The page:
The ballot is still a major hurdle on the way to a renewed Groko, given the
widespread reservation among the SPD.
The SPD leadership team will campaign decidedly for the intended coalition and they indeed have something
to offer. While the CDU/CSU has largely watered down the implementation of
some of the SPD’s heartfelt wishes, like a the merger of the private and the
public health care insurance schemes, the coalition treaty bears the SPD’s
imprint, most visibly in the increased government spending.
The SPD can also claim victory regarding the cabinet reshuffle (see below). In addition, the SPD
members should be aware of the consequences of a veto, namely a severe
SPD leadership crisis and snap elections. The latter would most likely erode the
SPD’s role further. In the latest surveys the SPD has lost further compared to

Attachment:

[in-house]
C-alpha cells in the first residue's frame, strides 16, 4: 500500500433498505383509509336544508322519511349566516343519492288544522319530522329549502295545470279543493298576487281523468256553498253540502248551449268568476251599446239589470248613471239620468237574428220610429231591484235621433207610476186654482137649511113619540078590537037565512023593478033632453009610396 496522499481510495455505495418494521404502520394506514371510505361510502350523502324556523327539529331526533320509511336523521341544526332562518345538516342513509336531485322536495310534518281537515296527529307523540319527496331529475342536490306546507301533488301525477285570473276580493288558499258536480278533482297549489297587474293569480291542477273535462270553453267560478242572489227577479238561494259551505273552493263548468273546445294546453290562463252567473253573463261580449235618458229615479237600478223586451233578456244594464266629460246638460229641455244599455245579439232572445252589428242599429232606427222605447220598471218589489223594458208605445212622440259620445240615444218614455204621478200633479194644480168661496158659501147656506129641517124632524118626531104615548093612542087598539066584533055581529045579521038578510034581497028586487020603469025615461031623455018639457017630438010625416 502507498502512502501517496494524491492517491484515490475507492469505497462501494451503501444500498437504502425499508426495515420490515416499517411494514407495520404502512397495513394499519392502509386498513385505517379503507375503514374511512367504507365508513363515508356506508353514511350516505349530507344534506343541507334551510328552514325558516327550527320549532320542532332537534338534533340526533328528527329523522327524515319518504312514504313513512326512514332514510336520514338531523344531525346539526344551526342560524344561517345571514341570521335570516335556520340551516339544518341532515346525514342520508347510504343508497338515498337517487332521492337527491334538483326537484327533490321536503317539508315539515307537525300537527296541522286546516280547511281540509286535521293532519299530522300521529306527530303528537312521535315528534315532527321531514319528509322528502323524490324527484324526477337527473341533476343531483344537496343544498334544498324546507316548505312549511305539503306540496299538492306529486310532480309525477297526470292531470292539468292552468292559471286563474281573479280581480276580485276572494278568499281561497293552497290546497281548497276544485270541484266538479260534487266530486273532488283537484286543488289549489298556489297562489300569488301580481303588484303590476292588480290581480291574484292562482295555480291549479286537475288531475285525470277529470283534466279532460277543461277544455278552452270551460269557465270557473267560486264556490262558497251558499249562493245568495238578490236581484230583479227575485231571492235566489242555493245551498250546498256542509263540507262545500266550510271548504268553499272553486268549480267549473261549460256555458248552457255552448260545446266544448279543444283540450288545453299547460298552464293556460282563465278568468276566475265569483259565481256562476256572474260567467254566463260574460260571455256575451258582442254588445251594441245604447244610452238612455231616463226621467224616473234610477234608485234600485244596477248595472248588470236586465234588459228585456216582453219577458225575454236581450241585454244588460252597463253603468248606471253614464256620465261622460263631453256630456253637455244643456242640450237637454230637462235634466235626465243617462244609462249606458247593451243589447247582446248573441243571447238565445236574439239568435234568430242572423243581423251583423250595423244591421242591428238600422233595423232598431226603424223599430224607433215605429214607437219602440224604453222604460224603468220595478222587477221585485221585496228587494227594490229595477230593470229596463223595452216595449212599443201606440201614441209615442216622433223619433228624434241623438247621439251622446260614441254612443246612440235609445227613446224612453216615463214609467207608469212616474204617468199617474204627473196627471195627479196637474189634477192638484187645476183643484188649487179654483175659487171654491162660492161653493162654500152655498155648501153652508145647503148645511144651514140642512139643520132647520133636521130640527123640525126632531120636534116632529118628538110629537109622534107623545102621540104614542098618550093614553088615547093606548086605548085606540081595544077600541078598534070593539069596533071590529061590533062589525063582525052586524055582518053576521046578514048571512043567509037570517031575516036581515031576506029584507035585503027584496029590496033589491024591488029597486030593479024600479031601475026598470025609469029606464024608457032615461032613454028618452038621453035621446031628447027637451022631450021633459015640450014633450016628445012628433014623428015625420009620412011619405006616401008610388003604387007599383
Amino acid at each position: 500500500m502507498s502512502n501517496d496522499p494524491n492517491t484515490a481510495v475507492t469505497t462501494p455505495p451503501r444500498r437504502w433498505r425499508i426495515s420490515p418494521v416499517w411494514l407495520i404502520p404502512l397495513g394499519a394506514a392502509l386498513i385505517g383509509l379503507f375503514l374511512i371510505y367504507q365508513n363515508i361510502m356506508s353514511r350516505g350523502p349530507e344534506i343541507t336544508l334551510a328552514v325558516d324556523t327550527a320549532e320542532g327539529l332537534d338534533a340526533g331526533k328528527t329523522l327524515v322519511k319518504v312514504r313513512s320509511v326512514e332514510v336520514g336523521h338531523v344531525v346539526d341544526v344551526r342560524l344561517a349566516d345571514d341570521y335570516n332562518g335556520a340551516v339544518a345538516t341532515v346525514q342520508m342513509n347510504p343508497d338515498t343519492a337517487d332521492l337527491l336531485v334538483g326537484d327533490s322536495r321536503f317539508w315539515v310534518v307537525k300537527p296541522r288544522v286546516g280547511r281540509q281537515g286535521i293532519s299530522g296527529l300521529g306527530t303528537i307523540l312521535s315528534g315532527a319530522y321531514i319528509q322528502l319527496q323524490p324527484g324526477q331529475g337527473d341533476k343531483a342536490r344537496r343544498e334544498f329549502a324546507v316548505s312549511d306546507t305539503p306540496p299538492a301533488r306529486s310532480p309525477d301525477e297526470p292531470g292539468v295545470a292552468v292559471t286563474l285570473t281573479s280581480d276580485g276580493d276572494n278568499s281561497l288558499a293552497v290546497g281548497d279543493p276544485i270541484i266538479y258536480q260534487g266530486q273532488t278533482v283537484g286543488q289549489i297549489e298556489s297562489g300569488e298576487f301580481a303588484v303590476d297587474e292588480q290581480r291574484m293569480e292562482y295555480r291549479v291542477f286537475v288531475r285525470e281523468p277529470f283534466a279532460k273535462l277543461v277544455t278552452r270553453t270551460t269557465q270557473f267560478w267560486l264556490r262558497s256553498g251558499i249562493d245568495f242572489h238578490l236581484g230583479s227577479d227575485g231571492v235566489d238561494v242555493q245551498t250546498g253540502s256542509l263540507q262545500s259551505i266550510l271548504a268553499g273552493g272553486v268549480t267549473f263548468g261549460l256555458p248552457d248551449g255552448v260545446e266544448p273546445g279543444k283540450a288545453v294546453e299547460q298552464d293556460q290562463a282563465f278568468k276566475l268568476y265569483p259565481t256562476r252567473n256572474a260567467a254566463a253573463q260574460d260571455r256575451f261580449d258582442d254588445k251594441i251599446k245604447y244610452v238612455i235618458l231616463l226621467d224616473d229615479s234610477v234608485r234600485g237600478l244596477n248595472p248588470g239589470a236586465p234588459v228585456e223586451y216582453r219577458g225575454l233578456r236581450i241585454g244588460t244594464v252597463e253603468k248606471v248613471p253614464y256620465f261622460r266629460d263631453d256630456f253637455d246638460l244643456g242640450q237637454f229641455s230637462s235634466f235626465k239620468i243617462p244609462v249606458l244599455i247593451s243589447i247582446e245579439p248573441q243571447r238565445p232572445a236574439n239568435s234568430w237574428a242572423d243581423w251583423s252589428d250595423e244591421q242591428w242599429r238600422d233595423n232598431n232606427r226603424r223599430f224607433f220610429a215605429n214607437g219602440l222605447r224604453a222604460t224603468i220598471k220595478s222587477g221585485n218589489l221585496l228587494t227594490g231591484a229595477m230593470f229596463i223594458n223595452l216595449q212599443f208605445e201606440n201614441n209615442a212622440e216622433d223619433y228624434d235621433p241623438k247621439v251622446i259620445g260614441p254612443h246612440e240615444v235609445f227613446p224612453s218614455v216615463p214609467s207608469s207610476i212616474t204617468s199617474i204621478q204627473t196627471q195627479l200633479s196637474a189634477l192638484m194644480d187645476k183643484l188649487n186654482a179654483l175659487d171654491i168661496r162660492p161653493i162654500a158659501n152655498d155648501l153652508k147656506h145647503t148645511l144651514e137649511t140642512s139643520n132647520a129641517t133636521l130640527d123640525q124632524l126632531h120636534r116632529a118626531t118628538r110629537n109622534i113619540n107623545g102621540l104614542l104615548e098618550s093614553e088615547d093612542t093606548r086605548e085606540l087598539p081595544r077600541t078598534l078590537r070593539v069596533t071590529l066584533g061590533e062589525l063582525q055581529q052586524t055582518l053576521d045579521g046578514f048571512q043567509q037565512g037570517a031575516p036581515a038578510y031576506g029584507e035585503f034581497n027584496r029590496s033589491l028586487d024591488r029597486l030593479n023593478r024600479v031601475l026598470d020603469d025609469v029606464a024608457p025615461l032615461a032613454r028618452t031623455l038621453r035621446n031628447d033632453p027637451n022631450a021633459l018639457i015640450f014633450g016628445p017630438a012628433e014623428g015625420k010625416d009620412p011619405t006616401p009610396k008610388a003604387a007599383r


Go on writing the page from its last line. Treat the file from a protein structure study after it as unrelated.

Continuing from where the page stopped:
the already relatively poor result in the past federal election.
We therefore expect the SPD members to agree to the coalition treaty, albeit
with a thin majority. Thus, in a reasonable timeline, Angela Merkel’s re-election
as Chancellor could be scheduled for early- or mid-March, at the latest – i.e.
Before the next meeting of the European Council on March 22 to 23. Still SPD
members might not see the party’s stronger representation at the cabinet table
as sufficient compensation for the CDU/CSU’s only lukewarm accommodation of
the amendments requested at the SPD’s latest party convention.